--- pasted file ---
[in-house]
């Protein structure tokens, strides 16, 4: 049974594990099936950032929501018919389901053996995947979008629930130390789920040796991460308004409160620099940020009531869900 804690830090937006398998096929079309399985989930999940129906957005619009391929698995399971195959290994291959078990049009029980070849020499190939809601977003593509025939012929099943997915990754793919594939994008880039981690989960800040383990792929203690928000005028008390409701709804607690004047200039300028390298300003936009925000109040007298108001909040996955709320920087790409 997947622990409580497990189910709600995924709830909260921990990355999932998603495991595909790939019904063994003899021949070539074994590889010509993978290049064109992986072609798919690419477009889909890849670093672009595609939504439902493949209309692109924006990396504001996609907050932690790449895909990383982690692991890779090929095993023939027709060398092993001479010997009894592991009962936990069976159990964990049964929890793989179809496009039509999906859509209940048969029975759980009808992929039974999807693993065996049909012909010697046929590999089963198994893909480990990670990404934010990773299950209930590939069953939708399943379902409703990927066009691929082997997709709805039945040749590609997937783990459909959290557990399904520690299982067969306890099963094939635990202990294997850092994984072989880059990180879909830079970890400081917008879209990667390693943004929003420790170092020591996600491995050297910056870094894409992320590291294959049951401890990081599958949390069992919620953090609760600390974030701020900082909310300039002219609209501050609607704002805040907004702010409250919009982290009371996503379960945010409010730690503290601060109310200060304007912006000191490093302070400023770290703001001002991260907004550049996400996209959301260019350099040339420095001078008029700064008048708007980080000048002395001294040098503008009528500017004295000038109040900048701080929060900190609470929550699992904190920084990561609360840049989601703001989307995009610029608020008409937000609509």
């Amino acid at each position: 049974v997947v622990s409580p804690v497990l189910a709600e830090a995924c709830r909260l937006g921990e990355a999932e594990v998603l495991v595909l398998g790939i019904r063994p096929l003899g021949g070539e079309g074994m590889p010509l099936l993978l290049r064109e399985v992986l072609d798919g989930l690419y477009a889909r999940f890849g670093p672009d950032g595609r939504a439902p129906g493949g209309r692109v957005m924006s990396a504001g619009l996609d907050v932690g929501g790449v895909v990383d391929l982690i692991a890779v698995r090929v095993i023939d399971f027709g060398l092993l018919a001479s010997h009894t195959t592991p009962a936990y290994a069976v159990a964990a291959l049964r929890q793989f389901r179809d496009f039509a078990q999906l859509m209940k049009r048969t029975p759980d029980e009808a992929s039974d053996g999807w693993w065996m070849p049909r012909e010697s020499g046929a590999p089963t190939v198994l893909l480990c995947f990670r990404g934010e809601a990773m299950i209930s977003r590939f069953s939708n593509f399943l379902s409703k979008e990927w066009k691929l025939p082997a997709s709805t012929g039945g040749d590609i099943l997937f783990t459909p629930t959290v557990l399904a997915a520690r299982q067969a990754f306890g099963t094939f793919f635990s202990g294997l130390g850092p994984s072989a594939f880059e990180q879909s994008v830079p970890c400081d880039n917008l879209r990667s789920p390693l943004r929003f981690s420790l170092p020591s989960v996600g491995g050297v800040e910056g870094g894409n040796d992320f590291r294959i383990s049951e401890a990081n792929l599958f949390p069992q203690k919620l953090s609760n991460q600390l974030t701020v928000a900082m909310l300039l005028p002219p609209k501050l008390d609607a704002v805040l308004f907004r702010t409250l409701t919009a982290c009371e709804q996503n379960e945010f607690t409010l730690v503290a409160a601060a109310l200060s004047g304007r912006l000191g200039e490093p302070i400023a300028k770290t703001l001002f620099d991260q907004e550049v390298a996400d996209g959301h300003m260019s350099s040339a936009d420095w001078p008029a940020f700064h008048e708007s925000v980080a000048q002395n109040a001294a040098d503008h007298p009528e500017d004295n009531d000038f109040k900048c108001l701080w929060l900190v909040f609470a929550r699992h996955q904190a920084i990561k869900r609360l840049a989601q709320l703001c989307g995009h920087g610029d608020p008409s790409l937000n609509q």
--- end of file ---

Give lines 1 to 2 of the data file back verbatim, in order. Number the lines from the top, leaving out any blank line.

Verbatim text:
[in-house]
């Protein structure tokens, strides 16, 4: 049974594990099936950032929501018919389901053996995947979008629930130390789920040796991460308004409160620099940020009531869900 804690830090937006398998096929079309399985989930999940129906957005619009391929698995399971195959290994291959078990049009029980070849020499190939809601977003593509025939012929099943997915990754793919594939994008880039981690989960800040383990792929203690928000005028008390409701709804607690004047200039300028390298300003936009925000109040007298108001909040996955709320920087790409 997947622990409580497990189910709600995924709830909260921990990355999932998603495991595909790939019904063994003899021949070539074994590889010509993978290049064109992986072609798919690419477009889909890849670093672009595609939504439902493949209309692109924006990396504001996609907050932690790449895909990383982690692991890779090929095993023939027709060398092993001479010997009894592991009962936990069976159990964990049964929890793989179809496009039509999906859509209940048969029975759980009808992929039974999807693993065996049909012909010697046929590999089963198994893909480990990670990404934010990773299950209930590939069953939708399943379902409703990927066009691929082997997709709805039945040749590609997937783990459909959290557990399904520690299982067969306890099963094939635990202990294997850092994984072989880059990180879909830079970890400081917008879209990667390693943004929003420790170092020591996600491995050297910056870094894409992320590291294959049951401890990081599958949390069992919620953090609760600390974030701020900082909310300039002219609209501050609607704002805040907004702010409250919009982290009371996503379960945010409010730690503290601060109310200060304007912006000191490093302070400023770290703001001002991260907004550049996400996209959301260019350099040339420095001078008029700064008048708007980080000048002395001294040098503008009528500017004295000038109040900048701080929060900190609470929550699992904190920084990561609360840049989601703001989307995009610029608020008409937000609509």